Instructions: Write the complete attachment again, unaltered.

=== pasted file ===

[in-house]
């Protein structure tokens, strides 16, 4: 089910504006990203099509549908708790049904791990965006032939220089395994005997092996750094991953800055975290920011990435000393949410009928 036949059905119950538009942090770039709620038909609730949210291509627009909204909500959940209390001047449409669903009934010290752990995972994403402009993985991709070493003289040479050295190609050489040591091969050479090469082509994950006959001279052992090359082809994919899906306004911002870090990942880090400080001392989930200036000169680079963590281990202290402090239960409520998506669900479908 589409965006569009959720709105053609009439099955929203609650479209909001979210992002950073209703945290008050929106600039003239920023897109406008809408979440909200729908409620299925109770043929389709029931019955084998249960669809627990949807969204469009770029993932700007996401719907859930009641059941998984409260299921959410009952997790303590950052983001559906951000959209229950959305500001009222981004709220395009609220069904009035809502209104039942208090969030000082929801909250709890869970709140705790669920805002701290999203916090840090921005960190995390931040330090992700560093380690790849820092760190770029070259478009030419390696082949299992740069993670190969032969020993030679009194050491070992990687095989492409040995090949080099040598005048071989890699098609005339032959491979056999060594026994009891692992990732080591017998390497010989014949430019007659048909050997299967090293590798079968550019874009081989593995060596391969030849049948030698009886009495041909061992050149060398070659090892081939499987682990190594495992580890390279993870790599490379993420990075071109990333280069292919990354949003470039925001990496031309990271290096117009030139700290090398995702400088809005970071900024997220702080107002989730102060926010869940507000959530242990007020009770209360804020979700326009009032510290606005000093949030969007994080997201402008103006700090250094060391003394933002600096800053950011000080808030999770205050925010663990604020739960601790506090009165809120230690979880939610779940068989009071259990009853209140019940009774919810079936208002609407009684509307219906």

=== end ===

[in-house]
């Protein structure tokens, strides 16, 4: 089910504006990203099509549908708790049904791990965006032939220089395994005997092996750094991953800055975290920011990435000393949410009928 036949059905119950538009942090770039709620038909609730949210291509627009909204909500959940209390001047449409669903009934010290752990995972994403402009993985991709070493003289040479050295190609050489040591091969050479090469082509994950006959001279052992090359082809994919899906306004911002870090990942880090400080001392989930200036000169680079963590281990202290402090239960409520998506669900479908 589409965006569009959720709105053609009439099955929203609650479209909001979210992002950073209703945290008050929106600039003239920023897109406008809408979440909200729908409620299925109770043929389709029931019955084998249960669809627990949807969204469009770029993932700007996401719907859930009641059941998984409260299921959410009952997790303590950052983001559906951000959209229950959305500001009222981004709220395009609220069904009035809502209104039942208090969030000082929801909250709890869970709140705790669920805002701290999203916090840090921005960190995390931040330090992700560093380690790849820092760190770029070259478009030419390696082949299992740069993670190969032969020993030679009194050491070992990687095989492409040995090949080099040598005048071989890699098609005339032959491979056999060594026994009891692992990732080591017998390497010989014949430019007659048909050997299967090293590798079968550019874009081989593995060596391969030849049948030698009886009495041909061992050149060398070659090892081939499987682990190594495992580890390279993870790599490379993420990075071109990333280069292919990354949003470039925001990496031309990271290096117009030139700290090398995702400088809005970071900024997220702080107002989730102060926010869940507000959530242990007020009770209360804020979700326009009032510290606005000093949030969007994080997201402008103006700090250094060391003394933002600096800053950011000080808030999770205050925010663990604020739960601790506090009165809120230690979880939610779940068989009071259990009853209140019940009774919810079936208002609407009684509307219906």